Opening with a shot of swirling red paint, which then has tiny flecks of white thrown into the mixture to disturb the surface and complicate the image, Bradley King and B.P. Cooper's
shows just how bloody far you can go with a tiny budget, a great prop, and two locations.
The script here is a beauty that finds new ways to look at time travel causality -- or, rather, the dangers of perceived causality -- along with the good old genre standby of the 'big bag of money' landing in your lap. To prove it's the real deal, the film also diligently delves into trust-issues that develop amongst friends when a morally questionable opportunity in life presents itself.
At 20, everyone wants to be an artist, and Finn (Matt O'Leary, looking absolutely nothing like bespectacled teenager, The Brain, from Brick
these days) is struggling to live the dream. His day job as superintendent of Sycamore Apartments entails fixing old ladies' blocked toilets, and competes as a distraction to overcoming a nasty case of creative blockage with his pill-popping, dog-race obsessed roommate, Jasper (George Finn), and his not-quite-nagging-but-still-neglected girlfriend Callie (Danielle Panabaker) and her subtle pleas for attention.
The three of them, very broke, spend most their time sitting in their living room staring out the window with concern for their futures, which are stalled as much as Finn's blank canvasses. The situation radically changes when one elderly tenant (a cameoing John Rhys-Davies, who is looking decidedly like Salman Rushdie these days) stops picking up his mail and a plethora of parking tickets begin to accumulate on the window of his car.
Finn, as the resident super, is obligated to see if he is OK. Inside the apartment, the three roommates discover the biggest camera they have ever seen; the size of a VW Beetle and bolted to the floor. This, along with hundreds of Polaroids taped to the wall in a diligent, kind of serial killer fashion. That the photos are all of their living room across the way, is of greater concern than the the few absent spaces on the wall.
They also find a lab book that outlines the nature of the large contraption: it can take photos about 24 hours in to the future. Greater cause for thought is: why is the camera lens pointed into their living room? And hmmm, is that tomorrow's dog race winners taped to the window and a new Finn painting on the canvass in the most current photo? You know, the snapshot of tomorrow...
Greed and the potential freedom to pursue their future trumps any concerns of invading their neighbour's privacy, or, for that matter, why he was invading theirs with his time machine test protocols. Things are also quickly brought to a head when they spot their neighbour's weirdly charred corpse nearby. Did he die because he violated the images dictated in the Polaroids from the future? Or perhaps being too close to whatever possible radiation that the machine gives off? Nope, definitely the former.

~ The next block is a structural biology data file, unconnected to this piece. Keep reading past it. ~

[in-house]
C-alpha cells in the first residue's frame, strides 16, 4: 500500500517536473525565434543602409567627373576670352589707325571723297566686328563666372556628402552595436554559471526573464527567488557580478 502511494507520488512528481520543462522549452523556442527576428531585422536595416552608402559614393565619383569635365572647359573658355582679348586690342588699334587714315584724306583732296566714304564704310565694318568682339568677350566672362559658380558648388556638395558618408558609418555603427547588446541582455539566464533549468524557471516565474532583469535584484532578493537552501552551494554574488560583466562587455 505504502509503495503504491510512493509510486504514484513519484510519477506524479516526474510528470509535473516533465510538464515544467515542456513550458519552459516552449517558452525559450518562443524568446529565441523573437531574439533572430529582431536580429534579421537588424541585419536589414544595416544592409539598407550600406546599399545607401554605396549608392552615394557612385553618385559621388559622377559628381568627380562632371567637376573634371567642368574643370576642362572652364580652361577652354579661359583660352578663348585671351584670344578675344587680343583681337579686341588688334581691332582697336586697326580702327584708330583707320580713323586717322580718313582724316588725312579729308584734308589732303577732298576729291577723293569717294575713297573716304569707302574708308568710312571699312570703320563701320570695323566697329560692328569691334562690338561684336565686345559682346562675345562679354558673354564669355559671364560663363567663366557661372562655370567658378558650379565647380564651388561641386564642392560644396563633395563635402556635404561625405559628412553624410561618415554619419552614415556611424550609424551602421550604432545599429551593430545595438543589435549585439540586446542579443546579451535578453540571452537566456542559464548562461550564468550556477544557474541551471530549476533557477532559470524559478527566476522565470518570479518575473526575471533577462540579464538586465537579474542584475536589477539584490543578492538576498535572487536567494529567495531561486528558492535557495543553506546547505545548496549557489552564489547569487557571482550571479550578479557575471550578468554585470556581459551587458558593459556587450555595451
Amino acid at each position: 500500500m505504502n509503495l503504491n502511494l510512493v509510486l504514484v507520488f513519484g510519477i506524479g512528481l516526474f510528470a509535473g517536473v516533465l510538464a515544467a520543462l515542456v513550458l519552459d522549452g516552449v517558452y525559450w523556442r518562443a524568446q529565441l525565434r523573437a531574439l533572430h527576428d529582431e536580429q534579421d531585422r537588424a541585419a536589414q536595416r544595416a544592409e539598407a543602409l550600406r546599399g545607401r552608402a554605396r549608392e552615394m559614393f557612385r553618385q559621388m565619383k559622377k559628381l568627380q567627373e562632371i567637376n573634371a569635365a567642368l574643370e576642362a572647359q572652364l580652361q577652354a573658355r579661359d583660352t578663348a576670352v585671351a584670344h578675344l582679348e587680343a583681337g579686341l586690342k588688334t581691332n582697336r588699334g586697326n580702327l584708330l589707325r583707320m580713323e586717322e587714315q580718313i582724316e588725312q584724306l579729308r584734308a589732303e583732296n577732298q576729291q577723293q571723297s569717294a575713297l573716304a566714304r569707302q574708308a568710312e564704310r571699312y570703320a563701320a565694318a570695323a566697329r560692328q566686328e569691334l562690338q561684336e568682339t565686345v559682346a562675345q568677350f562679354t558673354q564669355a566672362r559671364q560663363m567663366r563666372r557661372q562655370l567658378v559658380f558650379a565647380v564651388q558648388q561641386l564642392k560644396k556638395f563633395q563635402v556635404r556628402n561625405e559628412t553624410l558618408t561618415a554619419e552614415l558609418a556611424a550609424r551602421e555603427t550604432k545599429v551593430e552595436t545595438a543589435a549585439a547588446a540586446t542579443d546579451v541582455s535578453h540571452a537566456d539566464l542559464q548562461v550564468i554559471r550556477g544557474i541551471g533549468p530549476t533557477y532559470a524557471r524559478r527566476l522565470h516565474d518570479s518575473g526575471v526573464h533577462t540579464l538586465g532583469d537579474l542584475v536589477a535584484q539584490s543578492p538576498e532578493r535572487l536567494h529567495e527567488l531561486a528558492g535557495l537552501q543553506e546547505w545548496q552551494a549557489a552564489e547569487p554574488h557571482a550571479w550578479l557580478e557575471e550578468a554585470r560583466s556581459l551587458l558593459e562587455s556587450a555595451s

Before you can say Shallow Grave, the three of them are off to the races, literally and figuratively and conspicuously enough to draw the curiosity of Jasper's thuggish bookie. And a now daily struggle with the clock emerges, as well as the impossible to ignore tomorrow-photos that show Callie cheating on Finn with Jasper in plain sight in the living room. There is also a deluge of exciting canvass work done by Finn.
Trapped by a desire -- or need -- to match their reality to the photos, the three roommates create a horrific, Cassandra Complex nightmare inflected by the best of those classic Twilight Zone episodes. Finn is now forced to make copies of his own future paintings that he sees in the photos, Callie forced to kiss Jasper for the camera in front of her boyfriend, all to save their lives from causality-death and pay their intimidating gangster boss. The camera lens becomes a death's head from the adjacent apartment, a beast that needs to be fed the future it spits out every 24 hours.
Dominated by clocks and spirals, the browns of wood paneling and cheap student furniture bathed in the green glow of metaphysical hell, Time Lapse presents a new mystery of circumstance for its now unwilling victims to solve every day to save their lives. Or possibly playing poor fools for attempting to live up to the events in these almost context-free Polaroids.
The movie might sag a tiny bit in the middle as characters are getting tied up and weapons are broken out in the tiny abode (another stand-by in low budget genre thrillers). But, like a great science fiction short story, you know the the ones with a pristine core idea, it saves the real goods for the closing act. The film plays with the established rules in ways that are clever, consistent, and yield brilliant results. This is always a tricky mix for any movie that deals with the paradoxes of time travel, and the director and a game cast of bright young thinngs pull it off in spades. Time Lapse is a great calling card for bigger things to come.
Ultimately a lesson here (as with any good roommate drama) is that trust amongst friends or, for that matter, enemies, would solve a lot of problems, stabilize a lot of delicate situations, and strengthen relationships to build a quality common future. Or, perhaps more importantly, don't fuck with time.